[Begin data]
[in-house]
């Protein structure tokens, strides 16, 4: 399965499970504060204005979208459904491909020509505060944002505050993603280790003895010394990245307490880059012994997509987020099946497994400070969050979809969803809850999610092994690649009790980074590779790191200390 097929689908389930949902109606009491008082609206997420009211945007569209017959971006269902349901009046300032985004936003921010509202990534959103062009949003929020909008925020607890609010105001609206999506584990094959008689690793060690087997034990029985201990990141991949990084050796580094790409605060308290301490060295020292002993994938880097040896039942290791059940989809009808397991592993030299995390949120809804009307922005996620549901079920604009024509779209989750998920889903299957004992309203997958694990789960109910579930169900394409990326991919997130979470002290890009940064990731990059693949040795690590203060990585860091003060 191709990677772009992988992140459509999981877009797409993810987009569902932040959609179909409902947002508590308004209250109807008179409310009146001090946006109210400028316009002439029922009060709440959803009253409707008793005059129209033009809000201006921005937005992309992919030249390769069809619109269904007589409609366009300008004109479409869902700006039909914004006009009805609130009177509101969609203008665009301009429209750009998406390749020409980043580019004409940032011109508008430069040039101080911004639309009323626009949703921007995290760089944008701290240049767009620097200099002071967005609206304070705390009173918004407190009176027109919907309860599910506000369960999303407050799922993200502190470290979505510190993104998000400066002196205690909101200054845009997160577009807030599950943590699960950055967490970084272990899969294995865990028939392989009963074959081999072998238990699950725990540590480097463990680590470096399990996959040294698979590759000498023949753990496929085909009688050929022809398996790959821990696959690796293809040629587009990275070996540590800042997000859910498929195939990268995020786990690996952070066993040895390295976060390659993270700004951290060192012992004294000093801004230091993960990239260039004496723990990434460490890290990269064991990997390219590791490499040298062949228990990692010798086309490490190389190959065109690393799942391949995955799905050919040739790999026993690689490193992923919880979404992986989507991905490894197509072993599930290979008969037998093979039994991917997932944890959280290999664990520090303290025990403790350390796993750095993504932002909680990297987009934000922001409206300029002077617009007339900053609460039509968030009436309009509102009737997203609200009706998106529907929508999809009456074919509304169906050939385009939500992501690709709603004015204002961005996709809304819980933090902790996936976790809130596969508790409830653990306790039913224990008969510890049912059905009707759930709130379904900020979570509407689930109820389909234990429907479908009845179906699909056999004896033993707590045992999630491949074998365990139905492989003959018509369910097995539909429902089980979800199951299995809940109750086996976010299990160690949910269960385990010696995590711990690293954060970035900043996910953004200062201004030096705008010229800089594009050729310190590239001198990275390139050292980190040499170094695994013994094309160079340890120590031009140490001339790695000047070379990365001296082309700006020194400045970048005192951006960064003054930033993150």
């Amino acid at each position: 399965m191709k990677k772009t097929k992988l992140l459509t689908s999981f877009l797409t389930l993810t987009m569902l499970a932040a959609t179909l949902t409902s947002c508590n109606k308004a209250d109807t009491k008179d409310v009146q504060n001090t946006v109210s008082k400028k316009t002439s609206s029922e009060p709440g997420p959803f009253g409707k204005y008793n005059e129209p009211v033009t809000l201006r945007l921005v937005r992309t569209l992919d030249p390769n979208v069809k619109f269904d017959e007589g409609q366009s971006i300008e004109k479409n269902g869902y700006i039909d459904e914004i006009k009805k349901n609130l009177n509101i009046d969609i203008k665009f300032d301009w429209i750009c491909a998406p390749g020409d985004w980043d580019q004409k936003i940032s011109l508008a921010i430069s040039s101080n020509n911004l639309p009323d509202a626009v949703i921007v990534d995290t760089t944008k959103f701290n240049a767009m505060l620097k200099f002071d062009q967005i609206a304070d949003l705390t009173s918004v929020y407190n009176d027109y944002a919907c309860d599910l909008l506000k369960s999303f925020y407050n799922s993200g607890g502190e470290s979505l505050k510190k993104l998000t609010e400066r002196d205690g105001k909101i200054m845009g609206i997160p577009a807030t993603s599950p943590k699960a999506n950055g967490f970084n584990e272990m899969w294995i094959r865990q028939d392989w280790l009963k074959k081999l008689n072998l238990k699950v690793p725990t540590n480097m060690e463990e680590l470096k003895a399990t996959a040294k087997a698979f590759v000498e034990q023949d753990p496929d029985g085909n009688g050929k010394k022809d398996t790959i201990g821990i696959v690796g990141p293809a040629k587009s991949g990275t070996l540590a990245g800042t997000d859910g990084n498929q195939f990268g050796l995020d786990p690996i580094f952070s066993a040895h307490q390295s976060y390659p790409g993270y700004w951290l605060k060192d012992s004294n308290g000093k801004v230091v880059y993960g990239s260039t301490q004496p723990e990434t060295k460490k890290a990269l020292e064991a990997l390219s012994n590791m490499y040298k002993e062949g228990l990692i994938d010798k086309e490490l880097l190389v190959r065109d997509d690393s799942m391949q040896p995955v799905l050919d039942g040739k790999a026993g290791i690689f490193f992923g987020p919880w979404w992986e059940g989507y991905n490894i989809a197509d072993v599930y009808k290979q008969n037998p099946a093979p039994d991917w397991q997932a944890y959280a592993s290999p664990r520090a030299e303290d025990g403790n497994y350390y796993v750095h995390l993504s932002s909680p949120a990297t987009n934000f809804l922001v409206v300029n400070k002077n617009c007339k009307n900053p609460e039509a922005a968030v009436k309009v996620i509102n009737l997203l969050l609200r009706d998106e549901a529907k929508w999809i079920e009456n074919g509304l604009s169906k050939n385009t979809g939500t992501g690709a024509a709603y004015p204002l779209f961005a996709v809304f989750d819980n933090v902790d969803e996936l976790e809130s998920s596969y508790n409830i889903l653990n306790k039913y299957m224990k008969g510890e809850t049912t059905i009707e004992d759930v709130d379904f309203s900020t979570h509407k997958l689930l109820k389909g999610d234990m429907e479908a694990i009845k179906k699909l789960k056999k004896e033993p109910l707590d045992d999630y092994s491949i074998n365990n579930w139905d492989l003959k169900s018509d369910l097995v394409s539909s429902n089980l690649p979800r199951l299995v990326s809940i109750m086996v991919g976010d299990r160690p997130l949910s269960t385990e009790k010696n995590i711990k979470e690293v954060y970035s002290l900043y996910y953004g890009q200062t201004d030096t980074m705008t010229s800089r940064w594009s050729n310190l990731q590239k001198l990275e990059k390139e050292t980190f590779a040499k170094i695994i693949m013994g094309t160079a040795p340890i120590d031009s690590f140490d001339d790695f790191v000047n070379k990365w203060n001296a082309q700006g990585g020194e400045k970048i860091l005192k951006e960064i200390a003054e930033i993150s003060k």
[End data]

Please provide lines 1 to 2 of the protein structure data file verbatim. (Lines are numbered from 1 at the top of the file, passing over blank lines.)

[in-house]
């Protein structure tokens, strides 16, 4: 399965499970504060204005979208459904491909020509505060944002505050993603280790003895010394990245307490880059012994997509987020099946497994400070969050979809969803809850999610092994690649009790980074590779790191200390 097929689908389930949902109606009491008082609206997420009211945007569209017959971006269902349901009046300032985004936003921010509202990534959103062009949003929020909008925020607890609010105001609206999506584990094959008689690793060690087997034990029985201990990141991949990084050796580094790409605060308290301490060295020292002993994938880097040896039942290791059940989809009808397991592993030299995390949120809804009307922005996620549901079920604009024509779209989750998920889903299957004992309203997958694990789960109910579930169900394409990326991919997130979470002290890009940064990731990059693949040795690590203060990585860091003060 191709990677772009992988992140459509999981877009797409993810987009569902932040959609179909409902947002508590308004209250109807008179409310009146001090946006109210400028316009002439029922009060709440959803009253409707008793005059129209033009809000201006921005937005992309992919030249390769069809619109269904007589409609366009300008004109479409869902700006039909914004006009009805609130009177509101969609203008665009301009429209750009998406390749020409980043580019004409940032011109508008430069040039101080911004639309009323626009949703921007995290760089944008701290240049767009620097200099002071967005609206304070705390009173918004407190009176027109919907309860599910506000369960999303407050799922993200502190470290979505510190993104998000400066002196205690909101200054845009997160577009807030599950943590699960950055967490970084272990899969294995865990028939392989009963074959081999072998238990699950725990540590480097463990680590470096399990996959040294698979590759000498023949753990496929085909009688050929022809398996790959821990696959690796293809040629587009990275070996540590800042997000859910498929195939990268995020786990690996952070066993040895390295976060390659993270700004951290060192012992004294000093801004230091993960990239260039004496723990990434460490890290990269064991990997390219590791490499040298062949228990990692010798086309490490190389190959065109690393799942391949995955799905050919040739790999026993690689490193992923919880979404992986989507991905490894197509072993599930290979008969037998093979039994991917997932944890959280290999664990520090303290025990403790350390796993750095993504932002909680990297987009934000922001409206300029002077617009007339900053609460039509968030009436309009509102009737997203609200009706998106529907929508999809009456074919509304169906050939385009939500992501690709709603004015204002961005996709809304819980933090902790996936976790809130596969508790409830653990306790039913224990008969510890049912059905009707759930709130379904900020979570509407689930109820389909234990429907479908009845179906699909056999004896033993707590045992999630491949074998365990139905492989003959018509369910097995539909429902089980979800199951299995809940109750086996976010299990160690949910269960385990010696995590711990690293954060970035900043996910953004200062201004030096705008010229800089594009050729310190590239001198990275390139050292980190040499170094695994013994094309160079340890120590031009140490001339790695000047070379990365001296082309700006020194400045970048005192951006960064003054930033993150």